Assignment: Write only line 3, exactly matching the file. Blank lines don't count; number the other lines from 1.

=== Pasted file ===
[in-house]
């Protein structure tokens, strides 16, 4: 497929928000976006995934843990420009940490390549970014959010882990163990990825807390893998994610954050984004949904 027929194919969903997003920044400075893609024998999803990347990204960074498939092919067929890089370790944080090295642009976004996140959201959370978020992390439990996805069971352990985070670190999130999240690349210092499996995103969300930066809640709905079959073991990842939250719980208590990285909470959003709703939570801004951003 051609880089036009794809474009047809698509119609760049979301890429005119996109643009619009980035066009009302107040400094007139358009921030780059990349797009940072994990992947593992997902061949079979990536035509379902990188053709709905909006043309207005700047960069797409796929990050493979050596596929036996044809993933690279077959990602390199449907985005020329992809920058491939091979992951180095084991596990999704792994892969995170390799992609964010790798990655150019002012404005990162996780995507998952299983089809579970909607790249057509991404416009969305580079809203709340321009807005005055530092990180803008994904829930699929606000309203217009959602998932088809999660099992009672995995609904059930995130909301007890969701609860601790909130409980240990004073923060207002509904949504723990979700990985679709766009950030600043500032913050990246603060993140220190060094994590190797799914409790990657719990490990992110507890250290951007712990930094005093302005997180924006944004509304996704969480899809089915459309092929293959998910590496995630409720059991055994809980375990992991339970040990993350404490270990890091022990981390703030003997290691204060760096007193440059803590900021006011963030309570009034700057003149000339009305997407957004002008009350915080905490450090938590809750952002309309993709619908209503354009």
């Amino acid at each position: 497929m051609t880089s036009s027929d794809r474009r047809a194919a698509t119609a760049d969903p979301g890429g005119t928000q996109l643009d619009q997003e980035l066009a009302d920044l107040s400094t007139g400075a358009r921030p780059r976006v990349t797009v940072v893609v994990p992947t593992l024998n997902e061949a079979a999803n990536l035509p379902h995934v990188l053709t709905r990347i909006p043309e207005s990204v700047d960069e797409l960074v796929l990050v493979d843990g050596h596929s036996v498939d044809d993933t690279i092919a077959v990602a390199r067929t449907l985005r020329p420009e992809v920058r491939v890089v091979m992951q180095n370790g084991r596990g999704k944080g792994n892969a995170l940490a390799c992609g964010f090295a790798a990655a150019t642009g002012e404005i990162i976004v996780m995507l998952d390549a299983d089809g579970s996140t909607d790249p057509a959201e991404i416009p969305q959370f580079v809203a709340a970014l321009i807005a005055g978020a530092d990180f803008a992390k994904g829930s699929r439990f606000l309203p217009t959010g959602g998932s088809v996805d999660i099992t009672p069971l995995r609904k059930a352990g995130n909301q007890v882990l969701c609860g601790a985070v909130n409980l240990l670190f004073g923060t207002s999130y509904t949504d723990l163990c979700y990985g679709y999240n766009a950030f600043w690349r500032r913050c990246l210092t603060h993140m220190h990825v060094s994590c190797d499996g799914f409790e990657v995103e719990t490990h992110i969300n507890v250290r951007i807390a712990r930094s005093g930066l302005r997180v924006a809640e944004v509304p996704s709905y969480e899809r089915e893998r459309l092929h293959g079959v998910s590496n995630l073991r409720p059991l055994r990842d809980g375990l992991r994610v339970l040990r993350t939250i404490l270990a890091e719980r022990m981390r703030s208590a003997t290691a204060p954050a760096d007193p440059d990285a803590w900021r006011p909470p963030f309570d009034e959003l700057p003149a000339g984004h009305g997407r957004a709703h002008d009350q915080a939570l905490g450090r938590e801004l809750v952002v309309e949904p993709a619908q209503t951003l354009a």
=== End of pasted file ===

């Amino acid at each position: 497929m051609t880089s036009s027929d794809r474009r047809a194919a698509t119609a760049d969903p979301g890429g005119t928000q996109l643009d619009q997003e980035l066009a009302d920044l107040s400094t007139g400075a358009r921030p780059r976006v990349t797009v940072v893609v994990p992947t593992l024998n997902e061949a079979a999803n990536l035509p379902h995934v990188l053709t709905r990347i909006p043309e207005s990204v700047d960069e797409l960074v796929l990050v493979d843990g050596h596929s036996v498939d044809d993933t690279i092919a077959v990602a390199r067929t449907l985005r020329p420009e992809v920058r491939v890089v091979m992951q180095n370790g084991r596990g999704k944080g792994n892969a995170l940490a390799c992609g964010f090295a790798a990655a150019t642009g002012e404005i990162i976004v996780m995507l998952d390549a299983d089809g579970s996140t909607d790249p057509a959201e991404i416009p969305q959370f580079v809203a709340a970014l321009i807005a005055g978020a530092d990180f803008a992390k994904g829930s699929r439990f606000l309203p217009t959010g959602g998932s088809v996805d999660i099992t009672p069971l995995r609904k059930a352990g995130n909301q007890v882990l969701c609860g601790a985070v909130n409980l240990l670190f004073g923060t207002s999130y509904t949504d723990l163990c979700y990985g679709y999240n766009a950030f600043w690349r500032r913050c990246l210092t603060h993140m220190h990825v060094s994590c190797d499996g799914f409790e990657v995103e719990t490990h992110i969300n507890v250290r951007i807390a712990r930094s005093g930066l302005r997180v924006a809640e944004v509304p996704s709905y969480e899809r089915e893998r459309l092929h293959g079959v998910s590496n995630l073991r409720p059991l055994r990842d809980g375990l992991r994610v339970l040990r993350t939250i404490l270990a890091e719980r022990m981390r703030s208590a003997t290691a204060p954050a760096d007193p440059d990285a803590w900021r006011p909470p963030f309570d009034e959003l700057p003149a000339g984004h009305g997407r957004a709703h002008d009350q915080a939570l905490g450090r938590e801004l809750v952002v309309e949904p993709a619908q209503t951003l354009a």